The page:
Man who rescued boy gets Police Service Award

Jaffry Brown, is presented a Police Service Award by TPD chief Michael DeLeo. Photo by Mylah Kate Robinson

By St. Clair Murraine
Outlook staff writer

What started out to be a routine day for Jaffry Brown turned out to be an adventure with a wandering child and investigators from the Tallahassee Police Department.

Brown, an ex-felon, was on his way to the Ready4Work re-entry program when he spotted a 3-year old boy wandering in his Macon Road community on March 1. Not having a cell phone, Brown took the child on the Star Metro bus.

They ended up at the Ready4Work center on Tennessee Street, where counselor Jaynelle Robinson took custody of the child. TPD was called and after five hours it was discovered that miscommunication between the boy’s family members led to what appeared to Brown to be an abandoned child.

The boy, who was dressed in jeans, a T-shirt and jacket, was supposed to be picked up by an uncle, who lived nearby. His backpack was packed with food and a change of clothes, while he waited at his grandmother’s house with another uncle.

Realizing that the uncle who normally picked him up didn’t arrive at the usual time to take him to school, the boy set out to find him at his house, but seemed lost when Brown found him.

“I was just making sure he was out of harm’s way,” said Brown.

Brown’s humanitarian act was rewarded this past week when he was presented a Police Service Award by TPD in ceremonies at Tallahassee Community College’s Ghazvini Center for Healthcare Education.

“Without Mr. Brown taking the time, that little boy could have been wandering around Tallahassee for hours because everyone thought he was in school,” said TPD officer Karen Ryan, who led the investigation. “It’s not an usual method because Mr. Brown didn’t have a cell phone, but he knew it wasn’t right that that little child was wandering around.

“It could have been kidnapping or something worse. God only knows; (but) because of his action that little boy is safe.”

Brown said he had seen the boy in the neighborhood and hadn’t spoken to him until that fateful day. He jumped to action, he said, because he figured it could have been either of his children ages 7 and 8.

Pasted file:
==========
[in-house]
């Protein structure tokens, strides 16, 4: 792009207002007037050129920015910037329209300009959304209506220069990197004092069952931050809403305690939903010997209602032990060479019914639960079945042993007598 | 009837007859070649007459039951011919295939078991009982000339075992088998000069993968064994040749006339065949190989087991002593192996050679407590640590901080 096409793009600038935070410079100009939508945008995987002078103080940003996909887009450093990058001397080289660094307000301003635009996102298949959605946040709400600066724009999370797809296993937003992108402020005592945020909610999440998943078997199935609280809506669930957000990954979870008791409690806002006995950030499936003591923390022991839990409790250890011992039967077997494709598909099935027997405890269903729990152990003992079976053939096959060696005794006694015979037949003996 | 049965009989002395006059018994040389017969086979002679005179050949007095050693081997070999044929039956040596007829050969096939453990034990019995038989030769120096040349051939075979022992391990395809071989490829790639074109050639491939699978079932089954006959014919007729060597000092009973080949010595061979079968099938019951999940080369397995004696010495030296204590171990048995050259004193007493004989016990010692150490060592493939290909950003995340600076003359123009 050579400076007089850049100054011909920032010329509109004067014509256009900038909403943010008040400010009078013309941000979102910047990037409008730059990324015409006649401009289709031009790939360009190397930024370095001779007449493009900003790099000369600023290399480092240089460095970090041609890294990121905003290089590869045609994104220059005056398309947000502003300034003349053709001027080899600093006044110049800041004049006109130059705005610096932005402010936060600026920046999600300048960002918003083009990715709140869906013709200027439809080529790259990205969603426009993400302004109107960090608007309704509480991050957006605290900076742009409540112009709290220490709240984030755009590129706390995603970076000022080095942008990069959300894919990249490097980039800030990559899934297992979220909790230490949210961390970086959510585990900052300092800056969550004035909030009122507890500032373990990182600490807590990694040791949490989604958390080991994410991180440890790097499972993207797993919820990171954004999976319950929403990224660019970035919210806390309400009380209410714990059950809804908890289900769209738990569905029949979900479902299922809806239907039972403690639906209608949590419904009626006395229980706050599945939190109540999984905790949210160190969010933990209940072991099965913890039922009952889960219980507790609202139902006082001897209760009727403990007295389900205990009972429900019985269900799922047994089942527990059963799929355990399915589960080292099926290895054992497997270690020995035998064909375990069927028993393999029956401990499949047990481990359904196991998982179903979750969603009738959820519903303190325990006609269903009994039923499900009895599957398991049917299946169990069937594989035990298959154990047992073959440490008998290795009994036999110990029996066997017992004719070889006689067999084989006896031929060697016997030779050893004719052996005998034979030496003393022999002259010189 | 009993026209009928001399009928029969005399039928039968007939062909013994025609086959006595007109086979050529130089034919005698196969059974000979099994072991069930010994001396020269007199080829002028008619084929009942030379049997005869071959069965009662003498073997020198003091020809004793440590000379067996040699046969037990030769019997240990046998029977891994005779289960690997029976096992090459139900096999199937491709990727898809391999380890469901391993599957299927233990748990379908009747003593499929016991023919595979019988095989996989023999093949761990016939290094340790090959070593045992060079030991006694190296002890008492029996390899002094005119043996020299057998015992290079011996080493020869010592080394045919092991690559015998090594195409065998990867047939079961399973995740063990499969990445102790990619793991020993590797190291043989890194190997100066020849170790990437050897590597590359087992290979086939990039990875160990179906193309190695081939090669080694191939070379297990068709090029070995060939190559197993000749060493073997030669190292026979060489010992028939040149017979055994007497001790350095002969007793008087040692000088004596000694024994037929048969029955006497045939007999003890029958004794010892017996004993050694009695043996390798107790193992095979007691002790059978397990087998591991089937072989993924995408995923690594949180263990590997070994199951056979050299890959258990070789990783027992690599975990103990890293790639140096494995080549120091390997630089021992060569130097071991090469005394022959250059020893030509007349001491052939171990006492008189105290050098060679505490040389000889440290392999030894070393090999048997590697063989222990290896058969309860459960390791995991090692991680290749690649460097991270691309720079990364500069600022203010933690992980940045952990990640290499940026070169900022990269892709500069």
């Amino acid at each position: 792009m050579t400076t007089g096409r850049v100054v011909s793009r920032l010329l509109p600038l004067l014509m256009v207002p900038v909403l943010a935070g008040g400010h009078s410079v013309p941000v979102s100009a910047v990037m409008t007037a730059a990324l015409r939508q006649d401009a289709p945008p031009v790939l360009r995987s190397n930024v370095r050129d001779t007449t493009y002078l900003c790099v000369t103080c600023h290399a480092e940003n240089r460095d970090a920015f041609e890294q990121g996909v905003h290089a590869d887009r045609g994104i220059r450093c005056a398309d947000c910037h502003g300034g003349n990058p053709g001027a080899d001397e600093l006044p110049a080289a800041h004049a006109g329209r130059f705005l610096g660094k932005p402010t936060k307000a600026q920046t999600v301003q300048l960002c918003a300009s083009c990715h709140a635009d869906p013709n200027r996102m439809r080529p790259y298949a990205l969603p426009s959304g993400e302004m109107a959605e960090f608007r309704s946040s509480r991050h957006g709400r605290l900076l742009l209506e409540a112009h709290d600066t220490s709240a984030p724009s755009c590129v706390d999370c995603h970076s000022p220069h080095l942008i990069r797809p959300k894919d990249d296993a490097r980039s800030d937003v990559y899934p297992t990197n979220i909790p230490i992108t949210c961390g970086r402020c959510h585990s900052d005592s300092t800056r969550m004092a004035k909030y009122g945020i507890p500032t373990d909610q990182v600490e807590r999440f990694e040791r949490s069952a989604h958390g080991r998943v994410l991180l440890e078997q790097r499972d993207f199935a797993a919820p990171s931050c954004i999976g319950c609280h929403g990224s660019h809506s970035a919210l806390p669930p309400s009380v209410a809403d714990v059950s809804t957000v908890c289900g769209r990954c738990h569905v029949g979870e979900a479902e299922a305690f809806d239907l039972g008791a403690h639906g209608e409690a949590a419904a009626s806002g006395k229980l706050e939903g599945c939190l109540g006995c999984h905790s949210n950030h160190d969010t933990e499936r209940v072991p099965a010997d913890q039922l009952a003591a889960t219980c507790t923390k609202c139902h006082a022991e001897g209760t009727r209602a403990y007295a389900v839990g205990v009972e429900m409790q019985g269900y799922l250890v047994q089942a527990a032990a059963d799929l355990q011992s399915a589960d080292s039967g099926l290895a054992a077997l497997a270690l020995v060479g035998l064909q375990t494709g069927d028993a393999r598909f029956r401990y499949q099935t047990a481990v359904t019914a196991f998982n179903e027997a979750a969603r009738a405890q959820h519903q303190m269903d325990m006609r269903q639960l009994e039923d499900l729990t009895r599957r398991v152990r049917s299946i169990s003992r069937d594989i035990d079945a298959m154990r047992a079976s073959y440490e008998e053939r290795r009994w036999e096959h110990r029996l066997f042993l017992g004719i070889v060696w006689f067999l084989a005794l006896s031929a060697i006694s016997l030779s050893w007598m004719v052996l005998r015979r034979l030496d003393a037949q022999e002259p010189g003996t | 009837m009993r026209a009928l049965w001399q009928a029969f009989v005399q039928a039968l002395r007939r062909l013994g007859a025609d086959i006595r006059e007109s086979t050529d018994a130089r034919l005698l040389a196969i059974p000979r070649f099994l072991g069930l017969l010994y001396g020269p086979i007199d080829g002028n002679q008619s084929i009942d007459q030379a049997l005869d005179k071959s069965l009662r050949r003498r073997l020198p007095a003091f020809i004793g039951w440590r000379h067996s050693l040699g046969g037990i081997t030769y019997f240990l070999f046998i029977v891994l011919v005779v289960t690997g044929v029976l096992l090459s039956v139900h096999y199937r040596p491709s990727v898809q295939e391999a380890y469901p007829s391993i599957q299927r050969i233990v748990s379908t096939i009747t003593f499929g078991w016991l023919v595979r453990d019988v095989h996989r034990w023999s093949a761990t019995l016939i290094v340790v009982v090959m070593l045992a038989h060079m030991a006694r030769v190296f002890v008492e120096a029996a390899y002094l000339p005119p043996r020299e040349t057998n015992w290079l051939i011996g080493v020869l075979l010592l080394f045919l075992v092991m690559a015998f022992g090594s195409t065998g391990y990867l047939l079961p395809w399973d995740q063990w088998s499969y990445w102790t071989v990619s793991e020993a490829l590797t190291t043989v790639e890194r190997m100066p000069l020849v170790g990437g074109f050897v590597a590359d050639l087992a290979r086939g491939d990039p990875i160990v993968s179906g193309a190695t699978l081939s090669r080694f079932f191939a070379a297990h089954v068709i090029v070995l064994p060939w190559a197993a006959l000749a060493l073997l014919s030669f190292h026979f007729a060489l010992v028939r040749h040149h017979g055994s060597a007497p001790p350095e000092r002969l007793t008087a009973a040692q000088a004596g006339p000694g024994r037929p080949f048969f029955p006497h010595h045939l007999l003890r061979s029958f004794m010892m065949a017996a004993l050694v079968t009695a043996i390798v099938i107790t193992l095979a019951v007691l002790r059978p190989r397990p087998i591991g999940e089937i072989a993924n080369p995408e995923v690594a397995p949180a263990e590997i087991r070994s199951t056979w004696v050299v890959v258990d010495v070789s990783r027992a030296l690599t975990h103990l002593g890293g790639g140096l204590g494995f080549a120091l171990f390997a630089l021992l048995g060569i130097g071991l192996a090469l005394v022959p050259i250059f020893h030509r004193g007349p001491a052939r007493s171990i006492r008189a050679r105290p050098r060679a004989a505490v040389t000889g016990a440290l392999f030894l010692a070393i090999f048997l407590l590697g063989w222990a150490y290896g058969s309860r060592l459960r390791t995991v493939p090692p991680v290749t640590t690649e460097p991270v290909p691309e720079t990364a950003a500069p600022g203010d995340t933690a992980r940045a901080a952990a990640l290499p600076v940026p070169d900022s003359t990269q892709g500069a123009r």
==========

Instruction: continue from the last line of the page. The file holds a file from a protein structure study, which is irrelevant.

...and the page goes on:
“It’s nice,” he said of the award, which he received on the same day he graduated from the Ready4Work program. “It means somebody cares about somebody else looking out for somebody else’s child.”

During the hours before the child was reunited with his family, the situation got a little heady, Robinson said. For one, she was concerned that law enforcement might have suspected Brown of kidnapping because of three terms he served in prison over a seven year span.

“His bravery was commendable because the first thing one officer said was; ‘this could quickly go from child neglect to kidnapping,’ ” she said. “I said, I have a 4-year-old granddaughter and if somebody found her unattended I would want her taken to a place of safety.”

Robinson first got to know Brown when he joined Ready4Work three months ago — soon after he was released from serving 13 months in prison.

Brown, 33, said his first run-in with the law ended what could have been a promising college baseball career. Somehow, he said, he got caught up with the wrong crowd and found himself in prison for five years. He later did another prison stint for 366 days.

Each case was drug related, he said. “I was just trying to buck the system and do it the lazy way,” said Brown, who grew up in Chiefland.

He has a job now with a plumbing company and hopes one day to be licensed as a gas line installer. He figures it would take another year.

Meanwhile, though, his mission is to live a life that his children would be proud of, he said.

“I’m just trying to be a positive role model,” he said. “I’m just ready to be a family man now. I’m happy where I’m at now.

“I’m trying to work and not be on the other side of the law. I’m just trying to do right.”